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Orbitrap_SciLib
Reputable Mentor II
Reputable Mentor II
Benjamin L. Parker, Morten Thaysen-Andersen, Daniel J. Fazakerley, Mira Holliday, Nicolle H. Packer, and David E. James
Mol Cell Proteomics mcp.M115.054221. First Published on November 4, 2015, doi:10.1074/mcp.M115.054221
Insulin resistance (IR) is a complex pathophysiological state that arises from both environmental and genetic perturbations and leads to a variety of diseases including type-2 diabetes (T2D). Obesity is associated with enhanced adipose tissue inflammation, which may play a role in disease progression. Inflammation modulates protein glycosylation in a variety of cell types and this has been associated with biological dysregulation. Here we have examined the effects of an inflammatory insult on protein glycosylation in adipocytes. We performed quantitative N-glycome profiling of membrane proteins derived from mouse 3T3-L1 adipocytes that had been incubated with or without the proinflammatory cytokine TNF-alpha to induce IR. We identified the regulation of specific terminal N-glycan epitopes, including an increase in terminal di-galactose- and a decrease in biantennary alpha-2,3-sialoglycans. The altered N-glycosylation of TNF-alpha treated adipocytes correlated with the regulation of specific glycosyltransferases including the up-regulation of B4GalT5 and Ggta1 galactosyltransferases and down-regulation of ST3Gal6 sialyltransferase. Knockdown of B4GalT5 down-regulated the terminal di-galactose N-glycans, confirming the involvement of this enzyme in the TNF-alpha regulated N-glycome. SILAC-based quantitative glycoproteomics of enriched N-glycopeptides with and without deglycosylation were used to identify the protein and glycosylation sites modified with these regulated N-glycans. The combined proteome and glycoproteome workflow provided a relative quantification of changes in protein abundance versus N-glycosylation occupancy versus site-specific N-glycans on a proteome-wide level. This revealed the modulation of N-glycosylation on specific proteins in IR, including those previously associated with insulin-stimulated GLUT4 trafficking to the plasma membrane.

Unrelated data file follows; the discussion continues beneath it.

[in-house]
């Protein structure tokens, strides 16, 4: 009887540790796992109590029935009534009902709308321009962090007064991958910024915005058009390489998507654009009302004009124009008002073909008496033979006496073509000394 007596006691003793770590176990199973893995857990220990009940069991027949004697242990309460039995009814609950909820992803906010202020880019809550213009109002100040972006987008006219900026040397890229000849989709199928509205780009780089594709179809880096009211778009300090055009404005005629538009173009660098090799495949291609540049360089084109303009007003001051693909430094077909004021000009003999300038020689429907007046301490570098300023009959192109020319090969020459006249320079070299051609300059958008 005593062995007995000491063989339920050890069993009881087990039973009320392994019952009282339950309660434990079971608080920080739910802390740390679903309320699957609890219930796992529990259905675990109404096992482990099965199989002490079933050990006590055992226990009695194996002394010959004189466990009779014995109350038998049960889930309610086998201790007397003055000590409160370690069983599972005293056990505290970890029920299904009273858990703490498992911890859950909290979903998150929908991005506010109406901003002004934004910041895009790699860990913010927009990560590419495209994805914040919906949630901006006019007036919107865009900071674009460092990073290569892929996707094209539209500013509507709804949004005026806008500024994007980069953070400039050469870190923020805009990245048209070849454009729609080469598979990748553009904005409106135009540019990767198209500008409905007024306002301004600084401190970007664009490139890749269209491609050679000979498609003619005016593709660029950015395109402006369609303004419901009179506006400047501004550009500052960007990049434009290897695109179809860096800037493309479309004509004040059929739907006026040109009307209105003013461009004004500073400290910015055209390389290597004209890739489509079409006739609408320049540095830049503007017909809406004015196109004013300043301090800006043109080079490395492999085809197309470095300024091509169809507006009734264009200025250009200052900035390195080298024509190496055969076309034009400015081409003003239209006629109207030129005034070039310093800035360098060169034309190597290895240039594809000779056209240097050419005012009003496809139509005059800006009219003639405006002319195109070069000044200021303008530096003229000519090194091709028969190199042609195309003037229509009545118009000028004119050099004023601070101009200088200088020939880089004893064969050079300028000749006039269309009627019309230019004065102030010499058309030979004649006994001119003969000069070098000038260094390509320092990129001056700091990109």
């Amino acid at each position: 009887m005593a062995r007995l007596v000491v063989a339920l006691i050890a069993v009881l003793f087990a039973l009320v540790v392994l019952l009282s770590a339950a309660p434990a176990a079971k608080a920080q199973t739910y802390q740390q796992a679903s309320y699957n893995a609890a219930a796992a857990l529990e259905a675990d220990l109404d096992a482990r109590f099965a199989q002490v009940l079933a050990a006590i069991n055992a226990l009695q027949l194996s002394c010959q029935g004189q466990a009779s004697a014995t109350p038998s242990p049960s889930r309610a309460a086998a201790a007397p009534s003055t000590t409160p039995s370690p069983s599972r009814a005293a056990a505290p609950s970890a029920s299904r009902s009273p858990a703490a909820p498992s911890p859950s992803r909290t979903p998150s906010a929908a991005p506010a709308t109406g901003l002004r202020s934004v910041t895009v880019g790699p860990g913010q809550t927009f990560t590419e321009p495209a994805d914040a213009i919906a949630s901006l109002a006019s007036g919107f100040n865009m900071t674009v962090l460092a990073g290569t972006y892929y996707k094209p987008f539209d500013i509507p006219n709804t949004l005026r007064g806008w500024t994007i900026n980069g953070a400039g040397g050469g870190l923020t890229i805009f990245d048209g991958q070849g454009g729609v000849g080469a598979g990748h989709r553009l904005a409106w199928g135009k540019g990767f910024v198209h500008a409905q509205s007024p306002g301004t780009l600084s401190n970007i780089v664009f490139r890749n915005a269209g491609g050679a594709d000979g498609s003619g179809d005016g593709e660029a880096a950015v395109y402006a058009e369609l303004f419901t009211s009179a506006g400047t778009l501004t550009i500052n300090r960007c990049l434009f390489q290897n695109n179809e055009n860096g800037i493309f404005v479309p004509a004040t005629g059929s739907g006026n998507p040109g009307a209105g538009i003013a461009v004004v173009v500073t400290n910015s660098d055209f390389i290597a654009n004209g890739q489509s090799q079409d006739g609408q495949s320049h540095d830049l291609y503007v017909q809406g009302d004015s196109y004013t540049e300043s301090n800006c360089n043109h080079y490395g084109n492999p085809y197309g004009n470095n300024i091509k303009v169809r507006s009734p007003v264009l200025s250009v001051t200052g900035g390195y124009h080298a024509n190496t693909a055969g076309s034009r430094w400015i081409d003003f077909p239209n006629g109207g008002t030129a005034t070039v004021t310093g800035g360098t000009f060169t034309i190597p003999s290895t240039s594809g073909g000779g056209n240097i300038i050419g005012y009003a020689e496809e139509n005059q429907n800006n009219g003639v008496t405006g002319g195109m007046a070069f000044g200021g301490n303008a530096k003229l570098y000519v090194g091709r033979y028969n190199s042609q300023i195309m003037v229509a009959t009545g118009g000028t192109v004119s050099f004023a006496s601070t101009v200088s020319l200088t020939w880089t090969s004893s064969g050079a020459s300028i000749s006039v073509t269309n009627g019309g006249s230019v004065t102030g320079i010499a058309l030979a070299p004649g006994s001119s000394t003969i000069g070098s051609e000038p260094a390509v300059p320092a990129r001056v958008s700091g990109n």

http://www.mcponline.org/content/early/2015/11/04/mcp.M115.054221.abstract
Charles Perkins Centre, School of Molecular Bioscience, University of Sydney, Sydney, Australia Department of Chemistry and Biomolecular Sciences, Macquarie University, Sydney, Australia School of Medicine, University of Sydney, Sydney, Australia
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